jglick Jesse Glick added a comment - t_rex I can reproduce the pause. I am still trying to determine why it is pausing. From what I can tell so far, the container is killed right away (presumably after the SIGTERM ), so I am wondering why it is then waiting for the timeout to expire, supposedly to send a SIGKILL . Perhaps this is a bug in Docker. Needs more investigation. gabealmer can we skip passing cat as command when running a container? The problem is determining which images that would apply to. bartvanbrabant your problem seems to be unrelated, far more serious, and specific to the fedora image (perhaps). I think it has something to do with different procfs handling. Please file it separately.
            jglick Jesse Glick added a comment -

            At first I thought it was this problem with systemd, but --stop-signal=RTMIN+3 does not work. Anyway the overridden --entrypoint means that systemd is not in play.

            jglick Jesse Glick added a comment - At first I thought it was this problem with systemd , but --stop-signal=RTMIN+3 does not work. Anyway the overridden --entrypoint means that systemd is not in play.
            jglick Jesse Glick added a comment -

            Not following what is going on. If you run

            bash -c 'trap "echo term" EXIT; sleep 120'
            

            and then kill this bash process from another terminal window, you see

            term
            Terminated
            

            immediately. But if you run

            docker run --rm --name test ubuntu bash -c 'trap "echo term" EXIT; sleep 120'
            

            and from another window

            docker stop test
            

            you will see

            term
            

            and then ten seconds will elapse before the container exits. Somehow the TERM signal is getting sent, but not properly handled. (sleep is still running during this time.)

            jglick Jesse Glick added a comment - Not following what is going on. If you run bash -c 'trap "echo term" EXIT; sleep 120' and then kill this bash process from another terminal window, you see term Terminated immediately. But if you run docker run --rm --name test ubuntu bash -c 'trap "echo term" EXIT; sleep 120' and from another window docker stop test you will see term and then ten seconds will elapse before the container exits. Somehow the TERM signal is getting sent, but not properly handled. ( sleep is still running during this time.)
            jglick Jesse Glick added a comment -

            Stranger still:

            docker run --rm --name test ubuntu sleep infinity
            

            Now docker exec test ps fauxwww confirms that sleep is PID 1, yet docker exec test kill -9 1 does not do anything. docker stop test will pause for ten seconds. I suspect that somehow signal delivery is just getting blocked to PID 1. On the other hand, with

            docker run --rm --name test --stop-signal=KILL ubuntu sleep infinity
            

            you will see that docker stop test works promptly. Perhaps in this case the stop command is just being clever and knows that it makes no sense to wait after sending SIGKILL, so behaves like --time=0?

            Really not sure what is going on. Passing --time 0 does correct the symptom, without addressing the underlying problem. But it is less than clear that a clean TERM is being delivered to any spawned processes even in the current state—it seems that TERM is delivered to the entrypoint ((cat) but does nothing.

            I am (dimly) aware of zombie reaping issues but that does not seem to be relevant in this case.

            jglick Jesse Glick added a comment - Stranger still: docker run --rm --name test ubuntu sleep infinity Now docker exec test ps fauxwww confirms that sleep is PID 1, yet docker exec test kill -9 1 does not do anything. docker stop test will pause for ten seconds. I suspect that somehow signal delivery is just getting blocked to PID 1. On the other hand, with docker run --rm --name test --stop-signal=KILL ubuntu sleep infinity you will see that docker stop test works promptly. Perhaps in this case the stop command is just being clever and knows that it makes no sense to wait after sending SIGKILL , so behaves like --time=0 ? Really not sure what is going on. Passing --time 0 does correct the symptom, without addressing the underlying problem. But it is less than clear that a clean TERM is being delivered to any spawned processes even in the current state—it seems that TERM is delivered to the entrypoint (( cat ) but does nothing. I am (dimly) aware of zombie reaping issues but that does not seem to be relevant in this case.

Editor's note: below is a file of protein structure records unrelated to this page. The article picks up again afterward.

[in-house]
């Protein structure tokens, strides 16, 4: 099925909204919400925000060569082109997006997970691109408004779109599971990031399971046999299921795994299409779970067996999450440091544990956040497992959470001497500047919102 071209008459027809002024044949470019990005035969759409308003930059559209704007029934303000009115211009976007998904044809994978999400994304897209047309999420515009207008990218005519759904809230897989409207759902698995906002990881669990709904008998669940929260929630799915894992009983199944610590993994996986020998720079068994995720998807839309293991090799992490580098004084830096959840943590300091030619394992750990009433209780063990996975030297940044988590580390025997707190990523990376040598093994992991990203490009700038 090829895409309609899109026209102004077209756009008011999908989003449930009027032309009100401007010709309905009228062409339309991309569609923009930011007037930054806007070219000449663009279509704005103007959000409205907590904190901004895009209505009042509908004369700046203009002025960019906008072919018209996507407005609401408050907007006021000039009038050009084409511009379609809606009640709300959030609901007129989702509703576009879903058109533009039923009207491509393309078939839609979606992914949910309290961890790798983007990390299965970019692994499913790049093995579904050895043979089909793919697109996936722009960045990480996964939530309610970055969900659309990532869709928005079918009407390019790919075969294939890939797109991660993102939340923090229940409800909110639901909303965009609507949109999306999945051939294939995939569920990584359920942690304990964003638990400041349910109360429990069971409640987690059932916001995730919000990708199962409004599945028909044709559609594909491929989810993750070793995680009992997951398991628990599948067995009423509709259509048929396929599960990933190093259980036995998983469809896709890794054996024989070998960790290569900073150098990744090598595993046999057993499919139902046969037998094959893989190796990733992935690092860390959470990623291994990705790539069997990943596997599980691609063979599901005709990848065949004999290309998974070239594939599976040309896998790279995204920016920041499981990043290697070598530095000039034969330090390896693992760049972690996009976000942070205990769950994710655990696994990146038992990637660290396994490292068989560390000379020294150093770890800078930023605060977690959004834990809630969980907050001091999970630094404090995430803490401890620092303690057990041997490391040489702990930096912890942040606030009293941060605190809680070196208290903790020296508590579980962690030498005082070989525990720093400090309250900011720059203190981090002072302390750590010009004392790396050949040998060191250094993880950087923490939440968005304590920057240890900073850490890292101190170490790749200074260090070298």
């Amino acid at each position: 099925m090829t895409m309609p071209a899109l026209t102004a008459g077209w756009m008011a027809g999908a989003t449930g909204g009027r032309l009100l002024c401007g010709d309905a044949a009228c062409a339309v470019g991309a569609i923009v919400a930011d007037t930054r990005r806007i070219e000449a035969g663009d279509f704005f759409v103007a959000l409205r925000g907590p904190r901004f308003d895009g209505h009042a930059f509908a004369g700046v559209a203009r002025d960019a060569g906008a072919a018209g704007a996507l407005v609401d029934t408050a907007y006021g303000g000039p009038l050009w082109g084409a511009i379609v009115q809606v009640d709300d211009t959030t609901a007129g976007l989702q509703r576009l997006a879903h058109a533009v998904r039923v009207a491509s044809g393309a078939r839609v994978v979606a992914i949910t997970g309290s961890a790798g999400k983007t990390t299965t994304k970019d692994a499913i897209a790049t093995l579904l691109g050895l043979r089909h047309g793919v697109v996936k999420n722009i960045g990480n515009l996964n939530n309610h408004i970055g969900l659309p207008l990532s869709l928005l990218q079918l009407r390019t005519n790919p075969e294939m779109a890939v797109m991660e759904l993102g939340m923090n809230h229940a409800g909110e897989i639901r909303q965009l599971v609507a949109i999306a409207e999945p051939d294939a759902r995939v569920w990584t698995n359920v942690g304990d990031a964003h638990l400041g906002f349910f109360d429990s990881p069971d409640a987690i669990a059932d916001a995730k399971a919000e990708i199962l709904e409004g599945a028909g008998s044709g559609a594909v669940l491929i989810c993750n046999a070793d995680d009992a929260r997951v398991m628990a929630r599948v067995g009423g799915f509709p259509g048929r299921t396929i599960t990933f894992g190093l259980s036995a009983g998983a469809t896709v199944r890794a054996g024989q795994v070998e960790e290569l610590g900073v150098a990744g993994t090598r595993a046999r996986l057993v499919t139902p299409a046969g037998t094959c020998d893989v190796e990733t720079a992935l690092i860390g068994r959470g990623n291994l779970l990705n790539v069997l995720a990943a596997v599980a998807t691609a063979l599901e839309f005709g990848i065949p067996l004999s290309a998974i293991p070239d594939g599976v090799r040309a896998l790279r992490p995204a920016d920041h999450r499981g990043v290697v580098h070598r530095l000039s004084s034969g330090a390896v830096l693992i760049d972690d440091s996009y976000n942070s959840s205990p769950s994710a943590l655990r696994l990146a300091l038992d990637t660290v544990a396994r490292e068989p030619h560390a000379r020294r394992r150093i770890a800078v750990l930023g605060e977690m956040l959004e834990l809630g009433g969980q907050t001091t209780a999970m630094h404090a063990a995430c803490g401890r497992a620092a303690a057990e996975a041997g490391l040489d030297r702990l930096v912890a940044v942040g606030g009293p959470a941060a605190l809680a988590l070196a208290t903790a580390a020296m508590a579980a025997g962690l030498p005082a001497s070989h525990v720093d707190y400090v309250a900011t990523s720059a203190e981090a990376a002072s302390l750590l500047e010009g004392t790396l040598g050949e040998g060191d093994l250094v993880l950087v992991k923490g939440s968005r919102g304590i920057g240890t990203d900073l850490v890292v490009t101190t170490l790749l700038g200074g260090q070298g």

Code changed in jenkins
            User: Jesse Glick
            Path:
            src/main/java/org/jenkinsci/plugins/docker/workflow/client/DockerClient.java
            src/test/java/org/jenkinsci/plugins/docker/workflow/client/DockerClientTest.java
            http://jenkins-ci.org/commit/docker-workflow-plugin/0fed7a702751f743eb3603092e1731f8979930a5
            Log:
            [FIXED JENKINS-37769] Failing to stop containers cleanly, so at least stopping them quickly.

            scm_issue_link SCM/JIRA link daemon added a comment - Code changed in jenkins User: Jesse Glick Path: src/main/java/org/jenkinsci/plugins/docker/workflow/client/DockerClient.java src/test/java/org/jenkinsci/plugins/docker/workflow/client/DockerClientTest.java http://jenkins-ci.org/commit/docker-workflow-plugin/0fed7a702751f743eb3603092e1731f8979930a5 Log: [FIXED JENKINS-37769] Failing to stop containers cleanly, so at least stopping them quickly.

            This is due to the fact that signals are properly propagated without the -init flag:

             

            docker run --rm --name=test --init ubuntu sleep infinity
            

            See JENKINS-45888 for an issue for adding -init by default.  Changing the -time= flag is just papering over the real problem.

            docwhat Christian Höltje added a comment - This is due to the fact that signals are properly propagated without the -init flag:   docker run --rm --name=test --init ubuntu sleep infinity See JENKINS-45888 for an issue for adding - init by default.  Changing the -time= flag is just papering over the real problem.

            People

              jglick Jesse Glick
              t_rex Oleksii Trekhov
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                Created:
                Updated:
                Resolved: